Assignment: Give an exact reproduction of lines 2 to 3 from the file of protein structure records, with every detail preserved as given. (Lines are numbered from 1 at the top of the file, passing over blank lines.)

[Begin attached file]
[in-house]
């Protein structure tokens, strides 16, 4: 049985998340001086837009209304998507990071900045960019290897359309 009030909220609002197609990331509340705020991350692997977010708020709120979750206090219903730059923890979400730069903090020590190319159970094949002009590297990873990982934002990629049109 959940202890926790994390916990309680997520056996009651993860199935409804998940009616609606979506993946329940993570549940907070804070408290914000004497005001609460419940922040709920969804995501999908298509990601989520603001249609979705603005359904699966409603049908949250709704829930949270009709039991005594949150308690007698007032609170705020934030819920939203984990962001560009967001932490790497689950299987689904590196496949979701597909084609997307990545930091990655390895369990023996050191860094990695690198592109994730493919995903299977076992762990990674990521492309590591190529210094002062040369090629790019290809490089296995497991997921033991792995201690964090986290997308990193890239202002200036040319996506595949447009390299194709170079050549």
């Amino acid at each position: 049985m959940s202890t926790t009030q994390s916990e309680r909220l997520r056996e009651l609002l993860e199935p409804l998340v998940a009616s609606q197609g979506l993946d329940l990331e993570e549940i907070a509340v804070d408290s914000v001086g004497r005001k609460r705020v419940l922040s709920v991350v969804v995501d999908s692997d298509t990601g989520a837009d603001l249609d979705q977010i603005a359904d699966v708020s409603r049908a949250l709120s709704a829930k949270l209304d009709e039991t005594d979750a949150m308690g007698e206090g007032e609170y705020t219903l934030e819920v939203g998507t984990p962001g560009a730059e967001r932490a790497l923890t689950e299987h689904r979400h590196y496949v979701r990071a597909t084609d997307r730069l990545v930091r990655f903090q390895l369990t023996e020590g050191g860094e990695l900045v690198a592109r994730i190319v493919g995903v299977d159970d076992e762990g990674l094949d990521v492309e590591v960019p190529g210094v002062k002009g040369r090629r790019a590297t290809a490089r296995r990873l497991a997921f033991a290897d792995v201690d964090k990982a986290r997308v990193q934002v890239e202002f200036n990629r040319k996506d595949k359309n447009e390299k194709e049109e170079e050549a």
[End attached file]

């Protein structure tokens, strides 16, 4: 049985998340001086837009209304998507990071900045960019290897359309 009030909220609002197609990331509340705020991350692997977010708020709120979750206090219903730059923890979400730069903090020590190319159970094949002009590297990873990982934002990629049109 959940202890926790994390916990309680997520056996009651993860199935409804998940009616609606979506993946329940993570549940907070804070408290914000004497005001609460419940922040709920969804995501999908298509990601989520603001249609979705603005359904699966409603049908949250709704829930949270009709039991005594949150308690007698007032609170705020934030819920939203984990962001560009967001932490790497689950299987689904590196496949979701597909084609997307990545930091990655390895369990023996050191860094990695690198592109994730493919995903299977076992762990990674990521492309590591190529210094002062040369090629790019290809490089296995497991997921033991792995201690964090986290997308990193890239202002200036040319996506595949447009390299194709170079050549």
């Amino acid at each position: 049985m959940s202890t926790t009030q994390s916990e309680r909220l997520r056996e009651l609002l993860e199935p409804l998340v998940a009616s609606q197609g979506l993946d329940l990331e993570e549940i907070a509340v804070d408290s914000v001086g004497r005001k609460r705020v419940l922040s709920v991350v969804v995501d999908s692997d298509t990601g989520a837009d603001l249609d979705q977010i603005a359904d699966v708020s409603r049908a949250l709120s709704a829930k949270l209304d009709e039991t005594d979750a949150m308690g007698e206090g007032e609170y705020t219903l934030e819920v939203g998507t984990p962001g560009a730059e967001r932490a790497l923890t689950e299987h689904r979400h590196y496949v979701r990071a597909t084609d997307r730069l990545v930091r990655f903090q390895l369990t023996e020590g050191g860094e990695l900045v690198a592109r994730i190319v493919g995903v299977d159970d076992e762990g990674l094949d990521v492309e590591v960019p190529g210094v002062k002009g040369r090629r790019a590297t290809a490089r296995r990873l497991a997921f033991a290897d792995v201690d964090k990982a986290r997308v990193q934002v890239e202002f200036n990629r040319k996506d595949k359309n447009e390299k194709e049109e170079e050549a």